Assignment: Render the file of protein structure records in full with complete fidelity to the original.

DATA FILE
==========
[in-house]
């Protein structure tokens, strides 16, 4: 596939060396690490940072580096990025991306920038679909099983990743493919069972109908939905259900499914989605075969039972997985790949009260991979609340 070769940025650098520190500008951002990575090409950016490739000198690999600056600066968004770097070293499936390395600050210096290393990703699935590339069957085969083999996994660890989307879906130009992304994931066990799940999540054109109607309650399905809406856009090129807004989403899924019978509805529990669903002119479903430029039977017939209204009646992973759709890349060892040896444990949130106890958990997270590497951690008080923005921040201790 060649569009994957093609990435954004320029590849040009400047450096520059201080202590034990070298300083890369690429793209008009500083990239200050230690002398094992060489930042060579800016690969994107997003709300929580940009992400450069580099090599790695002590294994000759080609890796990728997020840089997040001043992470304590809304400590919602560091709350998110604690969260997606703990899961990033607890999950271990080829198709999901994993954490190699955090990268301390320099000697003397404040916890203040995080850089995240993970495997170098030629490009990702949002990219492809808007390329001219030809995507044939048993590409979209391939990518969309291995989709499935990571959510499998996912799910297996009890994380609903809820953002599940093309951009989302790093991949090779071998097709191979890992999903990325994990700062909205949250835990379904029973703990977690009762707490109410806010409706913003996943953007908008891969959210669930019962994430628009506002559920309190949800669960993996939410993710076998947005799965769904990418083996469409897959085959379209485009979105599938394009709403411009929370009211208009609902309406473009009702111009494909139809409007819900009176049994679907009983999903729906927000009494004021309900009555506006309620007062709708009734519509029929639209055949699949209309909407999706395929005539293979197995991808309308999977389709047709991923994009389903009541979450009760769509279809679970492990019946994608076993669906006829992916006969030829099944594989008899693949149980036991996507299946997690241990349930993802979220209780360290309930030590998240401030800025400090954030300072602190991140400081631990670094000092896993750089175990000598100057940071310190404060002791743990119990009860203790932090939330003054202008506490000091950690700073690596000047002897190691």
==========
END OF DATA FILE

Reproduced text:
[in-house]
């Protein structure tokens, strides 16, 4: 596939060396690490940072580096990025991306920038679909099983990743493919069972109908939905259900499914989605075969039972997985790949009260991979609340 070769940025650098520190500008951002990575090409950016490739000198690999600056600066968004770097070293499936390395600050210096290393990703699935590339069957085969083999996994660890989307879906130009992304994931066990799940999540054109109607309650399905809406856009090129807004989403899924019978509805529990669903002119479903430029039977017939209204009646992973759709890349060892040896444990949130106890958990997270590497951690008080923005921040201790 060649569009994957093609990435954004320029590849040009400047450096520059201080202590034990070298300083890369690429793209008009500083990239200050230690002398094992060489930042060579800016690969994107997003709300929580940009992400450069580099090599790695002590294994000759080609890796990728997020840089997040001043992470304590809304400590919602560091709350998110604690969260997606703990899961990033607890999950271990080829198709999901994993954490190699955090990268301390320099000697003397404040916890203040995080850089995240993970495997170098030629490009990702949002990219492809808007390329001219030809995507044939048993590409979209391939990518969309291995989709499935990571959510499998996912799910297996009890994380609903809820953002599940093309951009989302790093991949090779071998097709191979890992999903990325994990700062909205949250835990379904029973703990977690009762707490109410806010409706913003996943953007908008891969959210669930019962994430628009506002559920309190949800669960993996939410993710076998947005799965769904990418083996469409897959085959379209485009979105599938394009709403411009929370009211208009609902309406473009009702111009494909139809409007819900009176049994679907009983999903729906927000009494004021309900009555506006309620007062709708009734519509029929639209055949699949209309909407999706395929005539293979197995991808309308999977389709047709991923994009389903009541979450009760769509279809679970492990019946994608076993669906006829992916006969030829099944594989008899693949149980036991996507299946997690241990349930993802979220209780360290309930030590998240401030800025400090954030300072602190991140400081631990670094000092896993750089175990000598100057940071310190404060002791743990119990009860203790932090939330003054202008506490000091950690700073690596000047002897190691």